What’s it like?
In a word, rapid. It might weigh 1870kg, but in real world terms the M5 is considerably faster than the car it replaces by dint of its more accessible performance. BMW claims 0-62mph in 4.4sec – bettering the old model by 0.3sec up the strip. But I, for one, won’t be surprised to see independent tests better this figure by a considerable margin.
So it is fast – fast enough to be a real threat to your licence, so addictive is its performance and the deep thrum of its engine under full load. But what really distinguishes the new M5 from each and every M5 that has gone before it is the enormous flexibility of its power delivery. Bury the throttle at anything beyond 1500rpm – the point where peak torque is developed, and it surges forward with immense force, seemingly in any gear.
Its performance, molded in no uncertain terms by its new engine’s mountain of torque, is omnipresent. Overtaking is truly effortless, helped in no uncertain part by the effectiveness of the new seven-speed box. I’m not sure how BMW has done it, but the shifts are race car quick, accompanied on full throttle up-shifts by an alluring bark of exhaust and a hearty blip on downshifts.
Still, the added flexibility, while making the new M5 a more welcome every day proposition, does have its drawbacks. Chief among these is a curious lack of crescendo in its delivery. Because the torque is developed across such a wide range of revs, the engine doesn’t feel much stronger at 6000rpm – the point where peak power arrives, than it does down low. The shove is colossal, but it is also oddly constant.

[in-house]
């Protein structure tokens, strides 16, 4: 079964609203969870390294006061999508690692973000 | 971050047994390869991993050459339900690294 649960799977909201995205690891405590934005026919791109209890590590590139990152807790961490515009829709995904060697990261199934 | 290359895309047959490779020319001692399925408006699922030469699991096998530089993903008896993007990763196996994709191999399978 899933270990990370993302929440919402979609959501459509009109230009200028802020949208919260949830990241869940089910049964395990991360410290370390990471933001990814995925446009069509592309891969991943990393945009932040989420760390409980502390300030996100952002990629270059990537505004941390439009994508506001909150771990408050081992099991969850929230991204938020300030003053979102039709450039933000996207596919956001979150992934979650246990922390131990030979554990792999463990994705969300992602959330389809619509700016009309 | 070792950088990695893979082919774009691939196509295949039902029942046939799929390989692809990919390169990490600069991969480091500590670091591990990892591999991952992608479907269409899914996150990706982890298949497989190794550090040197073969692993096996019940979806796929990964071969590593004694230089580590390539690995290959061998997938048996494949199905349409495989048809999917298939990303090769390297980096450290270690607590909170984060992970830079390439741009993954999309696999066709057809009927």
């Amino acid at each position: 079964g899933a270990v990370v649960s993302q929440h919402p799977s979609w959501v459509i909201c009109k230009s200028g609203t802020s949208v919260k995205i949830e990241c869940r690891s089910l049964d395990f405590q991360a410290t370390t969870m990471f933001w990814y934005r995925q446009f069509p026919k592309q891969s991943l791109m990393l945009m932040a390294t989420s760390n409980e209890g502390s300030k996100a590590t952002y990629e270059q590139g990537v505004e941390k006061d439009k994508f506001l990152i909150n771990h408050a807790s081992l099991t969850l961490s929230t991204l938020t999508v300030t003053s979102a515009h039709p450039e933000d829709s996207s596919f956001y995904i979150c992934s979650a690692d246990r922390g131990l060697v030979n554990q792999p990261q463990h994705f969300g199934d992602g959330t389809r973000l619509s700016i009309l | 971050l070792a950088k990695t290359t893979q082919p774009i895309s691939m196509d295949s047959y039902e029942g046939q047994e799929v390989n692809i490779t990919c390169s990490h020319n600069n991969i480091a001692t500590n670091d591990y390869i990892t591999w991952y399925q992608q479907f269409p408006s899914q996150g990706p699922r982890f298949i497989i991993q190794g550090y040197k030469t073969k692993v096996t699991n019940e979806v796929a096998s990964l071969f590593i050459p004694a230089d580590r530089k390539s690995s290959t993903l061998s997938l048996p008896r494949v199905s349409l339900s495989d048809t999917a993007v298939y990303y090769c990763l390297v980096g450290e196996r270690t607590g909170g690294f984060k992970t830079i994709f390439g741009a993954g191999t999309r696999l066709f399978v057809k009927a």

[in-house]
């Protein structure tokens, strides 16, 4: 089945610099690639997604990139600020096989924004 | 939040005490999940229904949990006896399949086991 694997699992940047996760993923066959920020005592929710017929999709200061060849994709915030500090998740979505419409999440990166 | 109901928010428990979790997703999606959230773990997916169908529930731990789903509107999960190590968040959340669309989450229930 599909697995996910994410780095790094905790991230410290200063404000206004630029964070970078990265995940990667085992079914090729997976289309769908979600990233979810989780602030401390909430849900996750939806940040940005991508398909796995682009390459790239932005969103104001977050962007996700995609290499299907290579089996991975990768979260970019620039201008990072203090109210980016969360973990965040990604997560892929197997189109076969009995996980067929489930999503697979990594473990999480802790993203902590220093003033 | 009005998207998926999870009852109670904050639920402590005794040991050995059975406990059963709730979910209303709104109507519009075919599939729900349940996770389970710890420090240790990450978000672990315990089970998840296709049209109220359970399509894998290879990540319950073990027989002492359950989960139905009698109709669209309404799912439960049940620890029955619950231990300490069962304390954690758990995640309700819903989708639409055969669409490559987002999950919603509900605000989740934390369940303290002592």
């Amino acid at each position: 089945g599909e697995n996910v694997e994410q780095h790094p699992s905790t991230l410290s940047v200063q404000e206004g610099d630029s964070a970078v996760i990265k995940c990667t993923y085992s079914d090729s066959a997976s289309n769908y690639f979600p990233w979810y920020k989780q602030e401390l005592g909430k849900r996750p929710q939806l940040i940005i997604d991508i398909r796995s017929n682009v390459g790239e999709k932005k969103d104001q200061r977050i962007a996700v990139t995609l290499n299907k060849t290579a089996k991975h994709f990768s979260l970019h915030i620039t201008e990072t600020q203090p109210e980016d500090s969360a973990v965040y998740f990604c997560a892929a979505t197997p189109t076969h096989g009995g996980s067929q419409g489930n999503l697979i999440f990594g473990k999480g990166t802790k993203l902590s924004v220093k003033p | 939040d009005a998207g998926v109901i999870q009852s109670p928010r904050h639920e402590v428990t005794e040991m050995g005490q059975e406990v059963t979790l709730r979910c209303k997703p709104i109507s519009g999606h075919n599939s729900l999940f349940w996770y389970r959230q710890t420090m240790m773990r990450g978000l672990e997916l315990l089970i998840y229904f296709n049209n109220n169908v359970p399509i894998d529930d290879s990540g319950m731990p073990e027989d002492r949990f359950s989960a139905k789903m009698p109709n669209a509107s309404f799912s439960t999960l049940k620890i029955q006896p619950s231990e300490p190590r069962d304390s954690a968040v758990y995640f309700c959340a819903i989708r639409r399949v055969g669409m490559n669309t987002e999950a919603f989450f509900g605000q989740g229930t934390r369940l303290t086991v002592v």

The aluminium intensive chassis, with its new double wishbone front suspension and heavily modified multi-link rear end, offers superb body control. There is a moderate degree of lean as you guide the M5 into corners but it actions are wonderfully progressive thanks to terrific damping that ensures any movement is retained within a tightly dictated range.
There’s also an impressive level of suppleness thanks to inclusion of variable damping that serves up three levels of stiffness – comfort, sport and sport plus. Despite the obvious lack of compliancy in the standard 265/40 ZR19 front and 295/35 ZR19 tyres, the overall ride quality is outstanding.
Even in the most extreme sport plus mode, the new underpinnings manage to retain a good deal of composure, seldom allowing anything more than a sharp ripple to upset progress. In this respect, it’s much calmer and more relaxed as speeds increase than its predecessor.
It’s the steering that slightly disappoints. The speed sensitive hydraulic steering is an improvement on the electro-mechanical arrangement used by standard 5-series models, offering a more convincing feel and greater levels of feeback. But it possesses a lifeless feel around the straight ahead. It’s a pity because, once you’ve negotiated this though, it is much more alert.
Should I buy one?
Yes. We don’t care how, just make sure you do sample the new M5 in one way or the other. It is in many respects a landmark car - one that’s going to have the fast car competition – Audi, Cadillac, Jaguar, Mercedes-Benz and Maserati among them - scratching their heads as they attempt to come up with a reply.
The sheer potency and accessibility of the new turbocharged engine alleviates any lingering doubts about BMW’s M division’s decision to turn a 25-year tradition of naturally aspirated engines on its head. The question that really needs to be asked is: why did it take so long?